The network media agencies are full of contradictions. On the one hand, they have smart people who talk knowledgeably about the pressing issues of our time. On the other they make oh-so-secret deals designed to benefit themselves, over and above the needs of their clients.
These deals and the income from them have for many years been crucial to their parents, the major holding companies. The media agency divisions have been their star performers, but now the engine that's been keeping the whole enterprise flying along is sputtering.
A major fix is needed, but it's hard to replace an engine at 30,000 feet.
Someone once described these media agency networks to me as being like casinos. There's the front-of-house dancing girls, the glamourous waitresses, the charming croupiers. And then in the backroom, away from the light and the thick carpets, there's the money men. You're persuaded to enter by the glamour, but at the end of the day the odds are not in your favor. The house never loses.
Agencies are full of experts, or so they claim. A few years ago every serious agency talked up its marketing science capabilities. World class, we were told. But, as the agencies themselves have pointed out in a different context, there's a problem marking your own homework.
Nowadays every agency has brilliant ad tech capabilities. World class. Well, if the Google/YouTube story shows us anything, it seems the much-vaunted brand safety systems might not be all that they're cracked up to be.
Go back further and several major agencies claimed they were the communication world's equivalent of McKinsey. World class consultants. We'll see how real that claim turns out to be as the likes of Accenture turn their attention to helping clients tackle the intricacies of online advertising, by (in many cases) building in-house tech stacks for major advertisers.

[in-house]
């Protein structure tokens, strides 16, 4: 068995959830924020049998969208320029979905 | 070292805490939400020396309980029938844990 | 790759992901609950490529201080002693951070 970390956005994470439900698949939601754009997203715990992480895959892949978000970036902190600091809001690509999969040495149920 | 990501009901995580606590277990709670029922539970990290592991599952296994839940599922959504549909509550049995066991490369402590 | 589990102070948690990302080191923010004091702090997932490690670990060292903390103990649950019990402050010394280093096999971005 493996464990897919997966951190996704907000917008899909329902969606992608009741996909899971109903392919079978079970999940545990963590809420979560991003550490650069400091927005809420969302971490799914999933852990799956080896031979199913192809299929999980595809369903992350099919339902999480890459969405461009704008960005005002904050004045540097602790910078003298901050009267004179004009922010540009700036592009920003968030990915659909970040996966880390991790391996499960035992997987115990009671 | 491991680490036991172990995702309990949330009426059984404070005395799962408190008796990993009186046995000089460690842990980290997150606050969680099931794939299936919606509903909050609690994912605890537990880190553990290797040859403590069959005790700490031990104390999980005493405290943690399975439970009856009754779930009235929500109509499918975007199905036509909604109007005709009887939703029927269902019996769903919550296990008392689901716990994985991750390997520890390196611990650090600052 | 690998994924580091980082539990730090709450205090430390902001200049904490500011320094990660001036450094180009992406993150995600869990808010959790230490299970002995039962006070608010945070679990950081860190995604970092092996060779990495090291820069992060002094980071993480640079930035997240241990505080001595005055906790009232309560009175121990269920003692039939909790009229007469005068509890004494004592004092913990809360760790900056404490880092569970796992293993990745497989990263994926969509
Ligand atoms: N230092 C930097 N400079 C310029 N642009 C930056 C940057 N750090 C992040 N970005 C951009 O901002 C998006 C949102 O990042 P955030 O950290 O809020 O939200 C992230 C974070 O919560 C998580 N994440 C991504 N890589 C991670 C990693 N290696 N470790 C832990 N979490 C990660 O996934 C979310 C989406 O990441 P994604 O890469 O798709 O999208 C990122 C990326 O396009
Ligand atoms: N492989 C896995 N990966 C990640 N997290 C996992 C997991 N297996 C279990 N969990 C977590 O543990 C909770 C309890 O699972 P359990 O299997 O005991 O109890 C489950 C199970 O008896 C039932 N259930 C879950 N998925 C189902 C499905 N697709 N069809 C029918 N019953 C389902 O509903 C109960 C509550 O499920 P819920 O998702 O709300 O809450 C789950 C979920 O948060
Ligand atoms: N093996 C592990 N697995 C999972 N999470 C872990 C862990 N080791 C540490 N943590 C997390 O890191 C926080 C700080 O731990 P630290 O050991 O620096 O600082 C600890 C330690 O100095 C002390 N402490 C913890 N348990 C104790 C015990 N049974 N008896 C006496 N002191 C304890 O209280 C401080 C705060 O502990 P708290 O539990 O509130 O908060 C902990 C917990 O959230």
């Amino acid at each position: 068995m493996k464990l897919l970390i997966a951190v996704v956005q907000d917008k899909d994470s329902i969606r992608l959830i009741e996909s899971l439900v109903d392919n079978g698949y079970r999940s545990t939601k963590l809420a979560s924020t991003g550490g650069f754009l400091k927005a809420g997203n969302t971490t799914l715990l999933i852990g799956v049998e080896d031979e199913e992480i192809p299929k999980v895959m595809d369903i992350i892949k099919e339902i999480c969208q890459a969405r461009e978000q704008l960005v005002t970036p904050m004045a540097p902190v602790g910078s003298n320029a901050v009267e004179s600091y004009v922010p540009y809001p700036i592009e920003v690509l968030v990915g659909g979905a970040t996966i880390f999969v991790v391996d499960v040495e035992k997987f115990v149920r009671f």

Remember the agency sneers when a few advertisers started on that journey? It will never work; it's too complicated; they'll soon find it's more productive to use us real experts in the agencies, and so on.
A few years ago, an agency CEO told me that in his opinion agencies faced a binary choice. Either invest in planning (I use the term loosely to encompass non-buying activities) and become true consultancies, or close the agencies' London offices, fire all but the traders, invest in the same sort of technology used in stock market trades and move to an industrial estate.
A couple of weeks ago that door too seemed to start to close as The Drum reported on a plan to trade online media on a NASDAQ-style exchange.
Accenture, Deloittes and the others have said they have no interest in media buying. They do though have an interest in planning and technology. They have the reputation, the trust of senior clients and the budgets to attract top agency talent (a la Google and Facebook).
The network media agencies, on the other hand, currently have the wrong sort of reputation and a serious trust deficit.
Under attack from both sides the major media agencies face a huge problem. Their owners -- the holding companies -- risk killing the goose that laid the golden egg. When, or rather if the obituaries ever get to be written the unrelenting focus on short-term trading revenues over the building of long term, profitable business relationships will be seen to have been at the heart of the problem.
The golden eggs may yet keep coming, but what we have right now is a sick goose.
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